According to a new study that was recently published in the Journal of Clinical Investigation, silk implants can be placed in the brains of animals and, in some cases, stop epilepsy in its tracks. The study was conducted on animals, but the hope is that the silk implants will also aid humans with the condition.
The silk implants basically release a chemical called adenosine, which is what is causing the halt in epilepsy progression in the animals. The adenosine works by lowering the neuronal excitability, which is what aids in causing seizures. Previous studies have already shown that low levels of adenosine could cause epilepsy.
This new silk study was conducted by Rebecca L. Williams-Karnesky, Ph.D. and her colleagues from Legacy Research Institute, Portland, Ore., Oregon Health and Sciences University, Portland, and Tufts University, Boston. The researchers sought to see if silk implant therapy would release enough adenosine to slow down epilepsy effects.
While the implants worked, the animals weren’t given the implants until they had a specific number of seizures first because previous studies that looked into the anti-epilepsy drugs that are often given have a tendency to start too soon which interferes with what it is that is triggering the epilepsy’s progression. The authors believe that this rush causes the data to be too varied for any real accuracy to be present in terms of learning how to stop the progression of epilepsy in new cases.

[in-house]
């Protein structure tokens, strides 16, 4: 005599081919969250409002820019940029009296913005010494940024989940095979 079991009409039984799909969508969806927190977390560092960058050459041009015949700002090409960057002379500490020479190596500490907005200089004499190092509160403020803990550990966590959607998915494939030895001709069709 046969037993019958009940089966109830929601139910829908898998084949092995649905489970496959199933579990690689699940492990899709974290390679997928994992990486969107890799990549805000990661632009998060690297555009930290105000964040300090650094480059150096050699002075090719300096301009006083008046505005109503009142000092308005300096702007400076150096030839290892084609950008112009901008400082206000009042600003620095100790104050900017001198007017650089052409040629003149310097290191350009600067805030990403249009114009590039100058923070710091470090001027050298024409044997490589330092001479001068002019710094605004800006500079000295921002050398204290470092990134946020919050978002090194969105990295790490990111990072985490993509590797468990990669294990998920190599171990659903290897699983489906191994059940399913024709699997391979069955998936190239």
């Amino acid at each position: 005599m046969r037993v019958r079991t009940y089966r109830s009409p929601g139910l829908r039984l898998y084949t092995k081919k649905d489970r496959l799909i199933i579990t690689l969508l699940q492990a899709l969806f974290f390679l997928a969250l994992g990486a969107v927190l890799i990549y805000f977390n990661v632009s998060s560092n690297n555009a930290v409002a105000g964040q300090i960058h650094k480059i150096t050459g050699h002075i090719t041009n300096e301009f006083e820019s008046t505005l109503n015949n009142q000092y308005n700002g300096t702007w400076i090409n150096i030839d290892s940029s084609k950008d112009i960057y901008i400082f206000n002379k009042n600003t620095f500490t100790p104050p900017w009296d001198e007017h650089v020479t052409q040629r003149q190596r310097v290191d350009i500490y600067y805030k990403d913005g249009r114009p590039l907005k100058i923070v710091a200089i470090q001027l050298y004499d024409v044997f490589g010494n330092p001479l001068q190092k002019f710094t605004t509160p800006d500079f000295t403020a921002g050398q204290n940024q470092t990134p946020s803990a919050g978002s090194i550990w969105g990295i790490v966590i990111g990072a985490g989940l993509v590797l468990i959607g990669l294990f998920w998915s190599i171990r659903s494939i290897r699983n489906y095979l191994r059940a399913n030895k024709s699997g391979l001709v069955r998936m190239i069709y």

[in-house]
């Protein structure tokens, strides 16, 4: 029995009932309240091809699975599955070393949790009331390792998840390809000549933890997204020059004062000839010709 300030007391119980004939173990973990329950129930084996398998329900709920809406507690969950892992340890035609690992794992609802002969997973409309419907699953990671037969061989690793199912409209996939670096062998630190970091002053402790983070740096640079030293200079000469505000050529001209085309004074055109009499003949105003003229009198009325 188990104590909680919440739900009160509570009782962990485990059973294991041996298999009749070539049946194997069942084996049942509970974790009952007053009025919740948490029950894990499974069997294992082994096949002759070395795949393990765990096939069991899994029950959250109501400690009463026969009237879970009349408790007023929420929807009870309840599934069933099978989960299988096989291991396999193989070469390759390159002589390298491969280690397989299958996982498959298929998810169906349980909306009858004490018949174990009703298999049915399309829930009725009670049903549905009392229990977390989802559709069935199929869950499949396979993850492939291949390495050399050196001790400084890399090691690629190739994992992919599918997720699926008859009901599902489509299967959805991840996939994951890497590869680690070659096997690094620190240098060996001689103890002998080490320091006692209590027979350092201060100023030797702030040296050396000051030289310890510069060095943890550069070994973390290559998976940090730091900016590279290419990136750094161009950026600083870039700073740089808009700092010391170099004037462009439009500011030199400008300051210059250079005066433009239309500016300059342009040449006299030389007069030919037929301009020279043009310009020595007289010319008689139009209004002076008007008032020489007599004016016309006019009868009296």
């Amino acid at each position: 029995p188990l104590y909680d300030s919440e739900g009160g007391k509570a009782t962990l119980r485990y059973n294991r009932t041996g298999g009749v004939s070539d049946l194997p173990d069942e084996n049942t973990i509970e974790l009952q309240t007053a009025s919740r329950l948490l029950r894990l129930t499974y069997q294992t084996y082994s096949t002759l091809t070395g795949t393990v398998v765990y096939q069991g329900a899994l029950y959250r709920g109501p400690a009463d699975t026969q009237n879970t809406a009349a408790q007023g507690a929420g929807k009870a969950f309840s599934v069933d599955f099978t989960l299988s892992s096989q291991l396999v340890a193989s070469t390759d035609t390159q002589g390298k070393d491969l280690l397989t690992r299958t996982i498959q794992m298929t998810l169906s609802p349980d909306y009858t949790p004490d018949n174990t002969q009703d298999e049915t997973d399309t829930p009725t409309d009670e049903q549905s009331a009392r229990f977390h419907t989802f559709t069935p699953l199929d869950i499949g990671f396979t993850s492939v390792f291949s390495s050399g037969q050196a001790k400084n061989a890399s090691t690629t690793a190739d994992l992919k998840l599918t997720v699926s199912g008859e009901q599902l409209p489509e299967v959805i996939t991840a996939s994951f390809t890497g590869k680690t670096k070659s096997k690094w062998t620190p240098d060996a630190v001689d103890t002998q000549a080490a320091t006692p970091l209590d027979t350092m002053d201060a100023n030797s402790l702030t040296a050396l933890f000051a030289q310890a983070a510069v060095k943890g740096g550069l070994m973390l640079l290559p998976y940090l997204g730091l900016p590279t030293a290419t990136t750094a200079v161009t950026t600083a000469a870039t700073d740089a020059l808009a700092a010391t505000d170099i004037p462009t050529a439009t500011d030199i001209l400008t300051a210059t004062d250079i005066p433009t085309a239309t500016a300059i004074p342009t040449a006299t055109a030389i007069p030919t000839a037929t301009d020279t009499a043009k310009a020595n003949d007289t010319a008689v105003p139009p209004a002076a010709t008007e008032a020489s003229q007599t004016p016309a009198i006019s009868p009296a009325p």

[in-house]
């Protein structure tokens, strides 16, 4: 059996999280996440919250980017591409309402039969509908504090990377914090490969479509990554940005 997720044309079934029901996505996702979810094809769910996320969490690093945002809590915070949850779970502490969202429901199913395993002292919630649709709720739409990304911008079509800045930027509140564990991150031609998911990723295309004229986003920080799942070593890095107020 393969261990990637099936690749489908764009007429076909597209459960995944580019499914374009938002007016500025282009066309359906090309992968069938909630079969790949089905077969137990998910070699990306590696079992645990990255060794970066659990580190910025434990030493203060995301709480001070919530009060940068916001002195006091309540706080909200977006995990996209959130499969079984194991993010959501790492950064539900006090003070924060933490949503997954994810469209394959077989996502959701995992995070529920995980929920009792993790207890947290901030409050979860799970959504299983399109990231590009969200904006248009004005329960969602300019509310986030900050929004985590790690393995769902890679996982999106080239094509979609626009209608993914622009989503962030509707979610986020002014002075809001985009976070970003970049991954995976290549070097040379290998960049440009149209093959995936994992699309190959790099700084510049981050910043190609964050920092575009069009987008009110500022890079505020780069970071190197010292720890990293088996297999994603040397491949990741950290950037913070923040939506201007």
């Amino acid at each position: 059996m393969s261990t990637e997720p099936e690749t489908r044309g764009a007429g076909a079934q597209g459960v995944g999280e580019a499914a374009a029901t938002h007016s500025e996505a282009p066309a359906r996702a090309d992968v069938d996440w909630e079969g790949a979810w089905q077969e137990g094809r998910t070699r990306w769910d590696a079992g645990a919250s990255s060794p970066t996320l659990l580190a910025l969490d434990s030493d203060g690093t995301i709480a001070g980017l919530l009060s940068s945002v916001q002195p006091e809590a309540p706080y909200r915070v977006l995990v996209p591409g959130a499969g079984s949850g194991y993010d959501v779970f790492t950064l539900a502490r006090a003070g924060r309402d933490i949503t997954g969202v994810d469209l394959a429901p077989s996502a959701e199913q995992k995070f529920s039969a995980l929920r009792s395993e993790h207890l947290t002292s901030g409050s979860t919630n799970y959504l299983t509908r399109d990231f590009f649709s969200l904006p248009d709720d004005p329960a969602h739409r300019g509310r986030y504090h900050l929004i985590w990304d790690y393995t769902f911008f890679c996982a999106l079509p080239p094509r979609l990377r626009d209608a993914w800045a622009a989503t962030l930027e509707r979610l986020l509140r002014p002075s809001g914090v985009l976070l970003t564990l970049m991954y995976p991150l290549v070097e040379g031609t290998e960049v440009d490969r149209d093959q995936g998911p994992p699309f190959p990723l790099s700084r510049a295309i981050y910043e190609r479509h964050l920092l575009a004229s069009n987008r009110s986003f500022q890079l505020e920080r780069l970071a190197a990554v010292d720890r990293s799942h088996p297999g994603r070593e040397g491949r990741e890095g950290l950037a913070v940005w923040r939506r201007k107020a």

“To avoid interference with the epilepsy-triggering mechanisms, we waited until all animals developed an early stage of epilepsy. In this model, the disease is life-long: seizures become more frequent and worsen with time. Therefore, we challenged ourselves to attempt treatment at a stage where epilepsy had already been established,” Dr. Detlev Boison says.
So far, the research is suggesting that the silk implants are safe, and the researchers are hoping that the implants will someday be used in clinics. Numerous drugs are currently used to treat epilepsy but do not do much in terms of halting the disease’s progression. One of those drugs in Topamax. Topamax is used to prevent seizures, but it is dangerous to use for women who are pregnant or thinking of becoming pregnant. Topamax has been linked to an increased risk of suicide and suicidal thoughts as well as birth defects in women whose babies are exposed to the drug in-utero. Some of those birth defects linked to Topamax use during pregnancy include cleft lips, cleft palates, genital defects and other birth malformations.
If your baby was born with birth defects after in-utero exposure to Topamax, contact attorney Greg Jones today for a free consultation. I am experienced at fighting Topamax lawsuits and may be able to help you recover money for your child’s injuries.